... reptiles and amphibians, share "cold-bloodedness" but otherwise have surprisingly little else in common. Typically, amphibians have a permeable skin that assists in the exchange of gases and respiration , have a two-chambered heart like fish, and are often bound to water for at least some part ...

Homunculus

... with a golem . However, after a short time, the homunculus would turn on its creator and run away. The recipe consisted of a bag of bones, sperm, skin fragments and hair from any animal you wanted it to be a hybrid of. This was to be laid in the ground surrounded by horse manure for forty days, at ...

Immune system

... signal" as speculated by Janeway and Matzinger, respectively. Physical barrier The first defense includes barriers to infection such as skin and mucus coating of the gut and airways, physically preventing the interaction between the host and pathogen. Pathogens which penetrate these ...

Immunology

... system are thymus , spleen , bone marrow , lymph vessels , lymph nodes and secondary lymphatic tissues such as tonsils and adenoids ) and skin . The major organs, the thymus and spleen, are examined histologically only post-mortem during autopsy . However some lymph nodes, and secondary ...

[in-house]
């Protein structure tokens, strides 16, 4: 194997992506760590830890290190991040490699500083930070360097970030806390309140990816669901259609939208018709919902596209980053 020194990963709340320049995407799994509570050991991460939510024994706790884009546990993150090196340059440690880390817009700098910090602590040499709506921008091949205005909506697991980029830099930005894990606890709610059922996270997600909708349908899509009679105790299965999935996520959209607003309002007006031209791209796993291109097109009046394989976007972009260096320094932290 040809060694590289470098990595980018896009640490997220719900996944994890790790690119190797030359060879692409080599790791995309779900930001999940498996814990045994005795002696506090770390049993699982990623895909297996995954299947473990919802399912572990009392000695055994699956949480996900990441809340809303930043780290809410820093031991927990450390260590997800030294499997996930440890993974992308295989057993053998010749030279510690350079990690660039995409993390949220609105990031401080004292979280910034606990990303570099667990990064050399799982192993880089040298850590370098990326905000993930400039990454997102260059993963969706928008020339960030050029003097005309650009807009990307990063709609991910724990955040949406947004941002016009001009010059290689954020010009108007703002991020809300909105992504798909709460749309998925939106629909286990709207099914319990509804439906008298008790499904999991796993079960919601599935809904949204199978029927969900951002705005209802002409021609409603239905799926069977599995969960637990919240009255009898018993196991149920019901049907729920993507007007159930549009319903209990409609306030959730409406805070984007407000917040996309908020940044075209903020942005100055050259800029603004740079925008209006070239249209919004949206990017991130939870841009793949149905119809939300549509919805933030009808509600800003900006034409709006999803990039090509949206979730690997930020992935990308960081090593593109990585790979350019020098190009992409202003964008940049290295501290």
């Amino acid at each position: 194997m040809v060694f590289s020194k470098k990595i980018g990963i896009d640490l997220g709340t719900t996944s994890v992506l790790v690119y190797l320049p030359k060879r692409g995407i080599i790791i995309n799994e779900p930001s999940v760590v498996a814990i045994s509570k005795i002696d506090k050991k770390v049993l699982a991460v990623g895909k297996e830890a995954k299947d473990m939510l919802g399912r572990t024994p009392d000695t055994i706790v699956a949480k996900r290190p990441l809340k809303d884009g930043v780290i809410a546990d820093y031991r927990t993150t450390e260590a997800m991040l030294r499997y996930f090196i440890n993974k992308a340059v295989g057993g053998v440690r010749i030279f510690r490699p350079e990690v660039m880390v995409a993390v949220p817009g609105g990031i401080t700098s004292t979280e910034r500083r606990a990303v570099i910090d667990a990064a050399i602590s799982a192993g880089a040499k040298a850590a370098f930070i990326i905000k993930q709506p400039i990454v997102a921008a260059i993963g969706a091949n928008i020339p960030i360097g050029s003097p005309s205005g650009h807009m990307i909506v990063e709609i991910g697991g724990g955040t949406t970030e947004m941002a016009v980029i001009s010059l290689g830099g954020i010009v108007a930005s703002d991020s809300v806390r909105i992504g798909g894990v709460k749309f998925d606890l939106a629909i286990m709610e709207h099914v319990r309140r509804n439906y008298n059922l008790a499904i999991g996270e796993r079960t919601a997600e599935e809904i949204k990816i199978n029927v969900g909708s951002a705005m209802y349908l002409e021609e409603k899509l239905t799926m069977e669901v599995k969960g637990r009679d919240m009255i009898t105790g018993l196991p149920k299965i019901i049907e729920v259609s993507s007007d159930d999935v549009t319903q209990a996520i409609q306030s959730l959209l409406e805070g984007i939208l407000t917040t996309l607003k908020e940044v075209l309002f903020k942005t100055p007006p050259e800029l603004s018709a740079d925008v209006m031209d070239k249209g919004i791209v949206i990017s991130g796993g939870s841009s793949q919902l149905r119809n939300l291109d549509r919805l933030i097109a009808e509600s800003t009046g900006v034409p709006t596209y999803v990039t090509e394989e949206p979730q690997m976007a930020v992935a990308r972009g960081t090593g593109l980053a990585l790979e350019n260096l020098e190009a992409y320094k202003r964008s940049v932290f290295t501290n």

Lung

... arrangement, but amphibians have low metabolic demands and also frequently supplement their oxygen supply by diffusion across the moist outer skin of their bodies. Evolutionary origins The lungs of vertebrates are closely related (i.e. homologous ) to the gas bladders of fish (but ...

Antibiotic resistance

... Staphylococcus aureus (colloquially known as "Staph aureus") is one of the major resistant pathogens. Found on the mucous membranes and the skin of around a third of the population, it is extremely adaptable to antibiotic pressure. It was the first bacterium in which penicillin resistance ...

Muscle

... . It is connected by tendons to processes of the skeleton . In contrast, smooth muscle occurs at various scales in almost every organ, from the skin (in which it controls erection of body hair) to the blood vessels and digestive tract (in which it controls the caliber of a lumen and ...

Nutrition

... seen as adversely affecting people’s health: polished rice was identified as a cause of beri-beri when people realized that removing the skin of the rice was a process which removed essential nutrients. In the late 1800s in the United States, babies started developing scurvy; there was a ...